You hear people lament that young people aren't interested in history and their family history. On Thursday, April 29, Grey Roots hosted their 4th heritage fair. About 60 young people demonstrated that they were indeed interested in the history of Canada and their local area. Some of the projects had connections to their own family. Twenty adjudicators volunteered their time to review and talk to the young people about their work.
The Grey County Historical Society was pleased to be one of the sponsors of this year's event by providing a donation. Three members of the Society were also adjudicators: incoming director, Pam Woolner and directors, Aly Boltman and Janet Iles.
The topics were varied. Some were presented in French. Students from grade four to eight, who had participated in a heritage fair at their school, were chosen to come to participate in this fair.
To see photos of this day, see the posting from the Ontario Heritage Fairs Association website.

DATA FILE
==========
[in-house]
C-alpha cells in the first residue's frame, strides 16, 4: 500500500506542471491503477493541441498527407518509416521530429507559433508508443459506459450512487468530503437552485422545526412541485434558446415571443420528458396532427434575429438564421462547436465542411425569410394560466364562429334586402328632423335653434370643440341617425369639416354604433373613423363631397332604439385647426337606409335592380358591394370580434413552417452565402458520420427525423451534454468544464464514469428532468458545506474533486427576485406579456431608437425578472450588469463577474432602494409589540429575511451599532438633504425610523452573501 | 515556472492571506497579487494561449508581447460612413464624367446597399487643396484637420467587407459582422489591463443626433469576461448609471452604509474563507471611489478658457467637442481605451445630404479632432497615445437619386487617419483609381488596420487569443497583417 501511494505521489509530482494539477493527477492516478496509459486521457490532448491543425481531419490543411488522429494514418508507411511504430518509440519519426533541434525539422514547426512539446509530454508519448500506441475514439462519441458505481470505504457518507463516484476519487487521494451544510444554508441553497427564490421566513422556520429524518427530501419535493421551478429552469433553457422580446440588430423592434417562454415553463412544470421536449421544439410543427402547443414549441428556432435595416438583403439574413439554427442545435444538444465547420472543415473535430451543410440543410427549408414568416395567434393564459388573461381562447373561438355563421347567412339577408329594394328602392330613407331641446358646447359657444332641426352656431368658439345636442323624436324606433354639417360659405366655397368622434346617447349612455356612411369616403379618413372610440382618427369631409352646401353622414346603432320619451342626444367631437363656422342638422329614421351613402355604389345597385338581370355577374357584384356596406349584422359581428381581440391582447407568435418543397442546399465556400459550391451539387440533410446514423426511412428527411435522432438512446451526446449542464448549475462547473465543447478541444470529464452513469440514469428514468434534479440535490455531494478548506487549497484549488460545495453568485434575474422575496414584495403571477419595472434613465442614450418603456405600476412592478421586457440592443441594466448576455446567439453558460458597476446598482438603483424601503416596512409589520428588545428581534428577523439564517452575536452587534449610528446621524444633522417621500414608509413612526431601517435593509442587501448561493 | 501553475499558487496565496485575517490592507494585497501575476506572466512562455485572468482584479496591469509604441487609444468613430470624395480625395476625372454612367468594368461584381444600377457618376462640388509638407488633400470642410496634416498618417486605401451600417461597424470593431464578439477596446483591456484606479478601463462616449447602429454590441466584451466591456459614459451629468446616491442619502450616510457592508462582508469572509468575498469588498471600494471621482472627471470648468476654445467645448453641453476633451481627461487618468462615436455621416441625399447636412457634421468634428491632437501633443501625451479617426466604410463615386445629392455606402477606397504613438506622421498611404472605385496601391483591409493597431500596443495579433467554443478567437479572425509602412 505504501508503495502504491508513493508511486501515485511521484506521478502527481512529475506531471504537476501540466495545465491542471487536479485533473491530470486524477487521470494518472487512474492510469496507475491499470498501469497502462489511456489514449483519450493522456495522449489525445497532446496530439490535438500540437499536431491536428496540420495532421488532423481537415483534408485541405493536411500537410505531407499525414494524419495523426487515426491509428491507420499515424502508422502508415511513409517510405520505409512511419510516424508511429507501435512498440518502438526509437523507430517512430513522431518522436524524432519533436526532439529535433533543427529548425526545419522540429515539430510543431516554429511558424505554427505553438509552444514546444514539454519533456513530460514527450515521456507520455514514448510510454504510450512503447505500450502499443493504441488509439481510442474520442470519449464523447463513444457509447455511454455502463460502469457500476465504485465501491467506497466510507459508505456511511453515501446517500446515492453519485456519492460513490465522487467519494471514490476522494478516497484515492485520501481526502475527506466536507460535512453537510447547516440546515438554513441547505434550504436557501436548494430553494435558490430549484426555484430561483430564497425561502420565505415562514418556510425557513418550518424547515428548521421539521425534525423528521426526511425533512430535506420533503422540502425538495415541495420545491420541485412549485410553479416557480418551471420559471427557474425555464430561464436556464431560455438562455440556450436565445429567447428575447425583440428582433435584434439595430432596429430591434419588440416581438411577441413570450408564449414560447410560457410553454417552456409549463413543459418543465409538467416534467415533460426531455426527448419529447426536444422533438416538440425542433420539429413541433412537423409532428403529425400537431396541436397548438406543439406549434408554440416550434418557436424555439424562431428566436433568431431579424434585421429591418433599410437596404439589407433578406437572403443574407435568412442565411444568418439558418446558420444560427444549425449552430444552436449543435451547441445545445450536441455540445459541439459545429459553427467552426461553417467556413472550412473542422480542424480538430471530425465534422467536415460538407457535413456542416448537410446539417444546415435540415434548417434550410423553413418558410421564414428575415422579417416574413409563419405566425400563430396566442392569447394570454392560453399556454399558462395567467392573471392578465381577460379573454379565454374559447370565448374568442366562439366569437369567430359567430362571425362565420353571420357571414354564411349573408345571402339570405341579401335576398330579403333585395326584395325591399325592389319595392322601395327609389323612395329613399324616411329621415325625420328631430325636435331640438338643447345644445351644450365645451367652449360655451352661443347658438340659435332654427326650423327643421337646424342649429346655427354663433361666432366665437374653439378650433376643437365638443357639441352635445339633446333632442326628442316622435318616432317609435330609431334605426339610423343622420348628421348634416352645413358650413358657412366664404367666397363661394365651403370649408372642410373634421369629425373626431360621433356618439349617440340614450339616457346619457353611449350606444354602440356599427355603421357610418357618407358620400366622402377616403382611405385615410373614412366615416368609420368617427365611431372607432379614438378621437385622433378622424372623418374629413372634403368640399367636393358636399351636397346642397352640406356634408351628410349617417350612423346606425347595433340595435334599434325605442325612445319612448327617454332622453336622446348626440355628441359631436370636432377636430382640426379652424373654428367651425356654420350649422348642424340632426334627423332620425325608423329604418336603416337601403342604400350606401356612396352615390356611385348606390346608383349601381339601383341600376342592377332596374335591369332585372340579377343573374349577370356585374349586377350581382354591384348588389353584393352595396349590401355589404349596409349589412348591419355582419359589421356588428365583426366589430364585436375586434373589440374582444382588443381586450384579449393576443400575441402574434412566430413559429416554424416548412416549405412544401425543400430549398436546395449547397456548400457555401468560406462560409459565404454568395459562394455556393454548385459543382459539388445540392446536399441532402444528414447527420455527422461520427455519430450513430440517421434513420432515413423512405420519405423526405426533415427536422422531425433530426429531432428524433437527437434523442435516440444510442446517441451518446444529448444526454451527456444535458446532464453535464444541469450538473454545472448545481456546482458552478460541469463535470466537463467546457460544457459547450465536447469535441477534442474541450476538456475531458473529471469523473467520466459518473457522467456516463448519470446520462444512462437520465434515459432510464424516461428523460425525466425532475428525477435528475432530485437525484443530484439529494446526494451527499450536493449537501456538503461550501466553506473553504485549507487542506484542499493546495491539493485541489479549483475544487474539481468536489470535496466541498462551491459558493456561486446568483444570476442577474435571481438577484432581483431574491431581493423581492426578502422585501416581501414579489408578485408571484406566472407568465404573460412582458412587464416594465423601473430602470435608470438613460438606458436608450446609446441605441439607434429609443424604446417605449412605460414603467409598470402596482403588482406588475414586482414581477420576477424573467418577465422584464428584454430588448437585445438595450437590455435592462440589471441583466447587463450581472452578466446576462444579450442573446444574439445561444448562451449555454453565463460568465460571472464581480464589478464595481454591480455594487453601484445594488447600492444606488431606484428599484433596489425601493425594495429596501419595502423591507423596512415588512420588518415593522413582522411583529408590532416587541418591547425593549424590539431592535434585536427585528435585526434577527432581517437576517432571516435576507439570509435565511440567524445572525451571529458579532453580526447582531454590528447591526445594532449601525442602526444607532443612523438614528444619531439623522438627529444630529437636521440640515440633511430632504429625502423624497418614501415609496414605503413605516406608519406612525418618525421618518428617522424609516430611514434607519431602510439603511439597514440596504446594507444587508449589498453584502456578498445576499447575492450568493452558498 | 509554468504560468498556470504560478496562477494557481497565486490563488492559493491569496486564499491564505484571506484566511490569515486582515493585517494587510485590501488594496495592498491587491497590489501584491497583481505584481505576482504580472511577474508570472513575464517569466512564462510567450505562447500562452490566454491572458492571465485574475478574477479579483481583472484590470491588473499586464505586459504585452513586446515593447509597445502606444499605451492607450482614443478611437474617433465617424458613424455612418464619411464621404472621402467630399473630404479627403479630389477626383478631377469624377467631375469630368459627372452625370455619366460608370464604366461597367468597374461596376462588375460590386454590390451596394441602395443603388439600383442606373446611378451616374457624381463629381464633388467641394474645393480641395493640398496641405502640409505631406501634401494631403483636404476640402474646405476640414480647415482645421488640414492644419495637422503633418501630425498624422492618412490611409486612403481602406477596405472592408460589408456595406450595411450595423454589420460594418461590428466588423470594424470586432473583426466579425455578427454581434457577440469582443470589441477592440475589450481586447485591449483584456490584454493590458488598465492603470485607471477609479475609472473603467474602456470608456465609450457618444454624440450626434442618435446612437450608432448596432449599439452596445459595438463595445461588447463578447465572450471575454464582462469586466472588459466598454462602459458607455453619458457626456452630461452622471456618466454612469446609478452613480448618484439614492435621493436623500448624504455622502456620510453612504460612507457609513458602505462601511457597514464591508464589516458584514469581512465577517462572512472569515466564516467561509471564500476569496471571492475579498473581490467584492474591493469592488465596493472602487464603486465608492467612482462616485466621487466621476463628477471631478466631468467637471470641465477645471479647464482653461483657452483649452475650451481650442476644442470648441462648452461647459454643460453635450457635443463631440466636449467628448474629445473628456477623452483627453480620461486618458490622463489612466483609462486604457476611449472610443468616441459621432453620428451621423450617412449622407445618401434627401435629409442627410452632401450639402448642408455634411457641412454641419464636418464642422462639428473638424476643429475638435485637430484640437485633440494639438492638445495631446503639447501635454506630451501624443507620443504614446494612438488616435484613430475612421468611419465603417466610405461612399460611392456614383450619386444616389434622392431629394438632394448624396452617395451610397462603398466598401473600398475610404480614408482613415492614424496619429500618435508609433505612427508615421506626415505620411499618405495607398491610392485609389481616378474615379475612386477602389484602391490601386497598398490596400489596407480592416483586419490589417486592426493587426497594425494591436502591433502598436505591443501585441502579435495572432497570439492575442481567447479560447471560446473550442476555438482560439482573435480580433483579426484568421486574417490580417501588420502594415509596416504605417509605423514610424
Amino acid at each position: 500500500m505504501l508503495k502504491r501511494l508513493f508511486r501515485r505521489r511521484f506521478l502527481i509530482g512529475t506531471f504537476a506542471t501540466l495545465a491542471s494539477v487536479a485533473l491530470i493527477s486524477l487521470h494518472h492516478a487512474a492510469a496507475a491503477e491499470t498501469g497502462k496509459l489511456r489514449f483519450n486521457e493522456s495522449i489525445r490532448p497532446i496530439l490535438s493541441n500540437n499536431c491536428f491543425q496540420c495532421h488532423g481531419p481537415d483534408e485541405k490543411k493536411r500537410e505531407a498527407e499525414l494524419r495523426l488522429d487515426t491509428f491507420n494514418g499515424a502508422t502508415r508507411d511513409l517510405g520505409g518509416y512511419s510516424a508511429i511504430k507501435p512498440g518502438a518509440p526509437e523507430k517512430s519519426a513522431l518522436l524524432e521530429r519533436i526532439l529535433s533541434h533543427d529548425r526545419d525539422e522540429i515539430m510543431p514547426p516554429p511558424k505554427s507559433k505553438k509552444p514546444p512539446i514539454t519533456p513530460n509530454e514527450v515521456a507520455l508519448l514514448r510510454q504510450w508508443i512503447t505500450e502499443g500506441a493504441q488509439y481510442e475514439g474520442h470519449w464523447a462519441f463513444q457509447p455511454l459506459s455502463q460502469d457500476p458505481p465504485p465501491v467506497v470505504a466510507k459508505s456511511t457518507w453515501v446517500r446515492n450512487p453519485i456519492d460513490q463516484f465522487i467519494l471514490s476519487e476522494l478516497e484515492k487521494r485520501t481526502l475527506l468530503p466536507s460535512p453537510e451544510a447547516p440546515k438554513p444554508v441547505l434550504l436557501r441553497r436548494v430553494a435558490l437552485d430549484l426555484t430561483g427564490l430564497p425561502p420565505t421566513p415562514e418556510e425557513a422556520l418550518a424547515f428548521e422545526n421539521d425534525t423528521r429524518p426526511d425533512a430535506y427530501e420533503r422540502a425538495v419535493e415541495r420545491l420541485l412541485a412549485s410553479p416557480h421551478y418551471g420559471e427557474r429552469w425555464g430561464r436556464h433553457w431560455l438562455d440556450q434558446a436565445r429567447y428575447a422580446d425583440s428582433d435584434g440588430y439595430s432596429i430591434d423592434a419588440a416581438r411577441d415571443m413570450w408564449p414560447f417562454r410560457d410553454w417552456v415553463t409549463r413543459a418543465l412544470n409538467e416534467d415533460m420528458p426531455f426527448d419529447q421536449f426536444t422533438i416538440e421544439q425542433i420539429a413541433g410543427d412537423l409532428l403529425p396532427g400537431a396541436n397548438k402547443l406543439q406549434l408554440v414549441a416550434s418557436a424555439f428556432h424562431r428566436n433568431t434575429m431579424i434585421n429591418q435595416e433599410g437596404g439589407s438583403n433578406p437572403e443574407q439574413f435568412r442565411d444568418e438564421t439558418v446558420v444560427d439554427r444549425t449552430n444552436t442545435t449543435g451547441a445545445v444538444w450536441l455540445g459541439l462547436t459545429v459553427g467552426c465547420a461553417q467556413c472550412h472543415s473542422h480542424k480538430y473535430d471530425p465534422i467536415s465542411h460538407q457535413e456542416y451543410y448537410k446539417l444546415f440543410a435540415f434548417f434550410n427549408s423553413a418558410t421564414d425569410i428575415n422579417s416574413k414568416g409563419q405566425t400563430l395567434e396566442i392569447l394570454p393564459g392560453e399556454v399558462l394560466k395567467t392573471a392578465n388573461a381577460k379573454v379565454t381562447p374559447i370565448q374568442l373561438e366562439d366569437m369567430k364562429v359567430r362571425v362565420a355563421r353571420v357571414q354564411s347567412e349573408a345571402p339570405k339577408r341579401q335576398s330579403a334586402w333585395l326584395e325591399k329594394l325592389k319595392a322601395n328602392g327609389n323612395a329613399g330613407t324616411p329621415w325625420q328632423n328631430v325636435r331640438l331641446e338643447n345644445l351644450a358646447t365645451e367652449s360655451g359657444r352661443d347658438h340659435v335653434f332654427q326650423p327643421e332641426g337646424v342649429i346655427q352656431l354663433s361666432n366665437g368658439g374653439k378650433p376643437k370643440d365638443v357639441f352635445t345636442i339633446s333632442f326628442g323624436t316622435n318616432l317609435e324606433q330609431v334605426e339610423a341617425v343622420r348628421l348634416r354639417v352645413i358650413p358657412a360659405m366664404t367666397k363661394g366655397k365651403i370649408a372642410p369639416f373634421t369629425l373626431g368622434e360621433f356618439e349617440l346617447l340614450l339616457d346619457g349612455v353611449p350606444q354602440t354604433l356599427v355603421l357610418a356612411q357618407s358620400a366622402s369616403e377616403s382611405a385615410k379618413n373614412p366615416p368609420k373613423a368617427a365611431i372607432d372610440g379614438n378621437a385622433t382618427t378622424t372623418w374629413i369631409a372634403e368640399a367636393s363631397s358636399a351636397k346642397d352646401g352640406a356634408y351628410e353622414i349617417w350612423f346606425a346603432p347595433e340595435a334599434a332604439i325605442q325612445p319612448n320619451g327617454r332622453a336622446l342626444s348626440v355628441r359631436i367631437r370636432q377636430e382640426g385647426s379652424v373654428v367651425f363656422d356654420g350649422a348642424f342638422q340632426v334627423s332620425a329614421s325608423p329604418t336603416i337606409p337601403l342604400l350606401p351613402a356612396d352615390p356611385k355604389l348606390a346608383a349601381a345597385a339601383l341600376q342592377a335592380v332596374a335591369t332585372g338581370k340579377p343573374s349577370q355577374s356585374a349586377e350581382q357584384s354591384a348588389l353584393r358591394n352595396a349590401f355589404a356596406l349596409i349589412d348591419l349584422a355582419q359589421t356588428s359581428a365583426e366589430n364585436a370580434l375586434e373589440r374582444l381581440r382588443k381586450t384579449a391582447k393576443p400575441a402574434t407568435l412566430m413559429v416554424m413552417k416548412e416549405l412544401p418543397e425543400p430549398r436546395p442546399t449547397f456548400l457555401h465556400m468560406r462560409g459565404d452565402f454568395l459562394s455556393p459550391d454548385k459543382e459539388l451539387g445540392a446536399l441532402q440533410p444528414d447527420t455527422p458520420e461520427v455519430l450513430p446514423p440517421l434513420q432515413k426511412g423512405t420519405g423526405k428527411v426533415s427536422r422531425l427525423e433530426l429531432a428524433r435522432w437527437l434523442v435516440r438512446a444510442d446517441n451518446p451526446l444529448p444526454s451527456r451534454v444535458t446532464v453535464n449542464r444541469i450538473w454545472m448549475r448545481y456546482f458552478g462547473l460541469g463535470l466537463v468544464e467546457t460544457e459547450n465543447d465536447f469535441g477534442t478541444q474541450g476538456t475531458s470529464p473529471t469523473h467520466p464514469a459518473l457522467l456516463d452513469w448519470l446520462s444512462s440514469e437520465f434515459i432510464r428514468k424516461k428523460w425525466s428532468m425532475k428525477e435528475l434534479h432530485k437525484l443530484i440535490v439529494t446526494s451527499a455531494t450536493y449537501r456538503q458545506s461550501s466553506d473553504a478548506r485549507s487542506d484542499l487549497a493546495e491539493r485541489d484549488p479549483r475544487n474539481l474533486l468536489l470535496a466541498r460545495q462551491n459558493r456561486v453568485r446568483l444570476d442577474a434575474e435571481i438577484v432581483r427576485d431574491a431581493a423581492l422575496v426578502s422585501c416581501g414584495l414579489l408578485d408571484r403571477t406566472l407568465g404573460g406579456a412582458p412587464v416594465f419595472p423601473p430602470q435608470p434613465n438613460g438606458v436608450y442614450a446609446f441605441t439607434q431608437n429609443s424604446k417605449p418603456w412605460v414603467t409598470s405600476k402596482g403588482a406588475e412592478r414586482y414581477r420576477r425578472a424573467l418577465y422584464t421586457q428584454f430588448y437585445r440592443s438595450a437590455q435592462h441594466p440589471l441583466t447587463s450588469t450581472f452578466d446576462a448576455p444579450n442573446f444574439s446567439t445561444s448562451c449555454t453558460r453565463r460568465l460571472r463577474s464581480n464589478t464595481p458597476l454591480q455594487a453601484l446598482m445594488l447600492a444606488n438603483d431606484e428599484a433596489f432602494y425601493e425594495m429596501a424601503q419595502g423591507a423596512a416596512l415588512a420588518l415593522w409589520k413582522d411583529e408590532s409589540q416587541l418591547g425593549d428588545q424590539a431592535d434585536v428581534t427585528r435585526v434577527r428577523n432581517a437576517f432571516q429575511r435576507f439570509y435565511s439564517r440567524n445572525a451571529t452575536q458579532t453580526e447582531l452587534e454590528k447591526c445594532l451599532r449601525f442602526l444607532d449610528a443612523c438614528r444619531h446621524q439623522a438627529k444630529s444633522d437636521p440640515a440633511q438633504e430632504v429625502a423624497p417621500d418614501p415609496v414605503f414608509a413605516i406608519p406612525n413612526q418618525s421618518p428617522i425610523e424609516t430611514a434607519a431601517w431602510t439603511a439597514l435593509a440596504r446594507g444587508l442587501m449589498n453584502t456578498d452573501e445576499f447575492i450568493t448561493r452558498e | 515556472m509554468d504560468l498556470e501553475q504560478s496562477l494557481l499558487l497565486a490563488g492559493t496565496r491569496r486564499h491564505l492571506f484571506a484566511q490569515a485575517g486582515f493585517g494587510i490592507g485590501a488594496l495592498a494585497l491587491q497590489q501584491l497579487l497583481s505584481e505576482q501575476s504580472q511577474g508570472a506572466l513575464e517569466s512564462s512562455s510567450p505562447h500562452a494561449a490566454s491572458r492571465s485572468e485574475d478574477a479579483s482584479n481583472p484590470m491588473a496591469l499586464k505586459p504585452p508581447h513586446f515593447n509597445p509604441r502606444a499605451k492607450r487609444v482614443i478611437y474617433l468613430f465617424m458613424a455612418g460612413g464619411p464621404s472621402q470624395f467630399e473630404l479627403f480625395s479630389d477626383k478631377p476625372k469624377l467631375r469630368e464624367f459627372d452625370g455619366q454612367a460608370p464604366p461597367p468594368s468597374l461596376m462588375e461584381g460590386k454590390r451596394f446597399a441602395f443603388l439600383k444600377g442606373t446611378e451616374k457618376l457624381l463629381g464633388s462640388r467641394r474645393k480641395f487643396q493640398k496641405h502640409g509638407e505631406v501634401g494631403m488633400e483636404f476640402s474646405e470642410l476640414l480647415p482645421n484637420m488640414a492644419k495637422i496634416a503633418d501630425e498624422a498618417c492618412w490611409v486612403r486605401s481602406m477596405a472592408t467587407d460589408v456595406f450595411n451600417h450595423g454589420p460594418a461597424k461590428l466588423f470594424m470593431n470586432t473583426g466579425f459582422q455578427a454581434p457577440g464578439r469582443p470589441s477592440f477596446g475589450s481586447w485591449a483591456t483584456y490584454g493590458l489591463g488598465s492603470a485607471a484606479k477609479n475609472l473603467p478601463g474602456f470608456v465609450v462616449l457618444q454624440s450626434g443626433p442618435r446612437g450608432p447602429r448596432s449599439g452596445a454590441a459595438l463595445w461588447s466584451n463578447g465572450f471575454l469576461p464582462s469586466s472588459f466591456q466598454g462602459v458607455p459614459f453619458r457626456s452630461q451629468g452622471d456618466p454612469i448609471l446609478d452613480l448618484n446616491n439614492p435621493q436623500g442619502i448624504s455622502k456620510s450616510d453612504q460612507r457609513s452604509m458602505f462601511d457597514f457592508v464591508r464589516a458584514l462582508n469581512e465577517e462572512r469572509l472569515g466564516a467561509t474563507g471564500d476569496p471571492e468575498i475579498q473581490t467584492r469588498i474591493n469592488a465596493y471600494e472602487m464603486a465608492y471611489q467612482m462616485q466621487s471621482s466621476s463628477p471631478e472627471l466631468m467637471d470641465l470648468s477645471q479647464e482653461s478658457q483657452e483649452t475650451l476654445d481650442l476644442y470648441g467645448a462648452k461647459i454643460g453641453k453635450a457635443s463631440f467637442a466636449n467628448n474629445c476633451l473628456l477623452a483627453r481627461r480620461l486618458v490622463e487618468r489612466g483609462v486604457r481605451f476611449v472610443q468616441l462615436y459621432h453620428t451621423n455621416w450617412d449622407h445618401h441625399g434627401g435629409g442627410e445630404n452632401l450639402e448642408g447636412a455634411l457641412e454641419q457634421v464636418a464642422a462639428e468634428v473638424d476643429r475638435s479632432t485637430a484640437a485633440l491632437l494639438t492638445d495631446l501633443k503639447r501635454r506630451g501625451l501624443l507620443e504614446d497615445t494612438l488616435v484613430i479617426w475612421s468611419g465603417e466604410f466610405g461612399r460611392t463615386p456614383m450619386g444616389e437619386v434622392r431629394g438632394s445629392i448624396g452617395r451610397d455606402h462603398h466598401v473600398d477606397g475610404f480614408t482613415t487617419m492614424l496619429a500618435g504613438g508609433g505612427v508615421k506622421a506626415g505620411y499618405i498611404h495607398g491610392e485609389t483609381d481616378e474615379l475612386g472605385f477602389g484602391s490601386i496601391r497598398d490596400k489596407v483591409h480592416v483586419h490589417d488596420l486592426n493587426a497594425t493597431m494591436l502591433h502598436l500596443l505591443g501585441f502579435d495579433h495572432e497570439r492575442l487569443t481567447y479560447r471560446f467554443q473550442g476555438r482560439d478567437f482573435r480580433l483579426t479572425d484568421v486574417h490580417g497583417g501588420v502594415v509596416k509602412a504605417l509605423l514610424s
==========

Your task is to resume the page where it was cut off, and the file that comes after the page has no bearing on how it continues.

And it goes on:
The young people participated in several activities when they were not being interviewed about their projects. The adjudicators met to decide on who would receive the various awards before all gathered in the Grey Roots Theatre for the presentations.
Janet Iles presented the prize to the winner of the Grey County Historical Society Award. The project was on Meaford's Longest Serving Police Chief.
to the staff at Grey Roots for their work to orchestrate a wonderful day,
to the adjudicators who volunteered their time,
to the teachers, parents, and grandparents that encouraged and permitted the young people to be involved in this event
and of above all, to the young people for your interest, enthusiasm and hard work to research your topic, prepare your displays and to answer the questions of the adjudicators.
It would be wonderful if more schools would participate in this event. Regional heritage fairs are held across Canada.